What Is The Difference Between Robbery vs Burglary?

Posted on by Dawna M. Roberts in LawSeptember 08, 2021
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Many people confuse the two words robbery and burglary and assume they are the same thing. However, it's essential to understand from a legal standpoint that there is a substantial difference between robbery and burglary. Read on to learn what the differences are and why it matters to you.

burglary vs robbery

What Is Burglary?

According to the FBI’s Uniform Crime Reporting (UCR) Program, burglary is defined as unlawful or forcible entry or attempted entry of a structure with the intent to commit a felony or theft." Burglary is a property crime, meaning that if someone breaks into an empty warehouse and steals or attempts to steal a bunch of TVs, that crime is classified as burglary.

Some characteristics of burglary are:

  • Illegally entering a property (building/home/business) that is not their own.

  • The intent to steal something or commit a felony while on the premises.

  • Forcible entry (meaning the criminal had to break in, they did not just walk through an unlocked door).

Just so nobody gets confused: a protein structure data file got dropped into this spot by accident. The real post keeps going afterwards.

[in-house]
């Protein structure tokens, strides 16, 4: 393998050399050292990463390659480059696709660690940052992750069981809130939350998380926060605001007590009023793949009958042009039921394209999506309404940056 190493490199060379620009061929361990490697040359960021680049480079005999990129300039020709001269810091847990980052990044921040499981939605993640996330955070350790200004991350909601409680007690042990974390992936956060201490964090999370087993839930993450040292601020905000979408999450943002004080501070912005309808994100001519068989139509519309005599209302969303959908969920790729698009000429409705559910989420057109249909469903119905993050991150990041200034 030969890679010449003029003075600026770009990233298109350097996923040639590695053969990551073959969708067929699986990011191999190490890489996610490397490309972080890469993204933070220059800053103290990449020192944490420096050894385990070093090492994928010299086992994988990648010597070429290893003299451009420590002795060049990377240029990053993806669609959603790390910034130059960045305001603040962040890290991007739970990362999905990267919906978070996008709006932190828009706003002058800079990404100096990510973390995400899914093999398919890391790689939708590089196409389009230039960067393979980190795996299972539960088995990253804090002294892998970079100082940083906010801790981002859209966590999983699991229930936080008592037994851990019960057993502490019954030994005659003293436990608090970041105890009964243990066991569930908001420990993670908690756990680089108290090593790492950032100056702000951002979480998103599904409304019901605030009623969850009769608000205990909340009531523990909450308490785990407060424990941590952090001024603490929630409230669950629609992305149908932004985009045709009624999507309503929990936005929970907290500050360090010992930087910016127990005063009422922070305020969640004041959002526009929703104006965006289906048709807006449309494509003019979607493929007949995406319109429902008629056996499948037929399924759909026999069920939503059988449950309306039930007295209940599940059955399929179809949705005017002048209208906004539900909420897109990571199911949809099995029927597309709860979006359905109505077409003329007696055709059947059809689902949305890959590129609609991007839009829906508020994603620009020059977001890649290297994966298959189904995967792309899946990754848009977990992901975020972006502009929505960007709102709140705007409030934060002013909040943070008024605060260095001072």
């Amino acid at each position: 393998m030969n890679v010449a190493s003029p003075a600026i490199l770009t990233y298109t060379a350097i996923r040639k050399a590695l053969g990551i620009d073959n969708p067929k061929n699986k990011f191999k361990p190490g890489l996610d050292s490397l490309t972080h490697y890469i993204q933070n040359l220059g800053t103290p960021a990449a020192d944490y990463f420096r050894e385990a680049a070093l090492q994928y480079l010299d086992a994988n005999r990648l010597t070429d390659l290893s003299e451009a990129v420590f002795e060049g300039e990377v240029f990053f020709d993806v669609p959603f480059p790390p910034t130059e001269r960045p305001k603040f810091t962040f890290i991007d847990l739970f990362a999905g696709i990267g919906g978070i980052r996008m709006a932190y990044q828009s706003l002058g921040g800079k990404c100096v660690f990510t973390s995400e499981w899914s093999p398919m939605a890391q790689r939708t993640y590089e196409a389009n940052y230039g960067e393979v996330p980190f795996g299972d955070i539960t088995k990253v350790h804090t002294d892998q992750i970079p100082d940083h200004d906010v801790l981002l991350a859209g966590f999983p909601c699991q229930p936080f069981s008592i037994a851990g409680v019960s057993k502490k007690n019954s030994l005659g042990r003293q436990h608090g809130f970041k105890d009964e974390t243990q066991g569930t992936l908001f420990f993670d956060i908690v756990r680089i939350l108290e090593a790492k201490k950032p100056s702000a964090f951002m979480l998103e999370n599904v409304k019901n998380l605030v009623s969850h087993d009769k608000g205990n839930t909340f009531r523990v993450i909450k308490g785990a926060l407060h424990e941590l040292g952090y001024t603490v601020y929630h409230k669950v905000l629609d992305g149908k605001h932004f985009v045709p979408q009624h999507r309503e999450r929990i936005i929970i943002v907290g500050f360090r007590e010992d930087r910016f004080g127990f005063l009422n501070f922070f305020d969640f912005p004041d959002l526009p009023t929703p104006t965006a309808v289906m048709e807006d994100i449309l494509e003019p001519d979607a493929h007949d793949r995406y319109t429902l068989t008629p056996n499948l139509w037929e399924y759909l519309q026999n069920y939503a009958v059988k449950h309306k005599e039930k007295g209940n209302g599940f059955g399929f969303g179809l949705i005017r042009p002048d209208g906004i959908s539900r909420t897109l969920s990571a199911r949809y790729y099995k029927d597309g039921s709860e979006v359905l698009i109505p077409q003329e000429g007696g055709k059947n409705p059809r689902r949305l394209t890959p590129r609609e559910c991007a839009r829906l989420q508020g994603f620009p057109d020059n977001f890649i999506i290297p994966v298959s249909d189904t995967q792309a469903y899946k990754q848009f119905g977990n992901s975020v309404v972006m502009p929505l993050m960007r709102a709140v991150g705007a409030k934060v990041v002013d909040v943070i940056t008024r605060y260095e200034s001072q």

The penalties for burglary will vary depending on the circumstances. Some factors that affect the severity of the punishment include:

  • If the burglar was armed with a weapon or not.

  • The type of crime the burglar committed or attempted to commit while inside the building.

  • The type of building. 

  • If there were any people inside the building during the crime.

It's important to remember that the crime of burglary must involve the illegal entry into a building, and the criminal does not have to steal anything to be convicted of burglary.

What Is Robbery?

The FBI defines robbery as "taking or attempting to take anything of value from the care, custody, or control of a person or persons by force or threat of force or violence and/or by putting the victim in fear." For example, a thief who grabs a lady's purse in the street would be charged with robbery. Robbery is considered a crime against a person with violent intent. If the victim is threatened or feels scared, the perpetrator will be charged with robbery.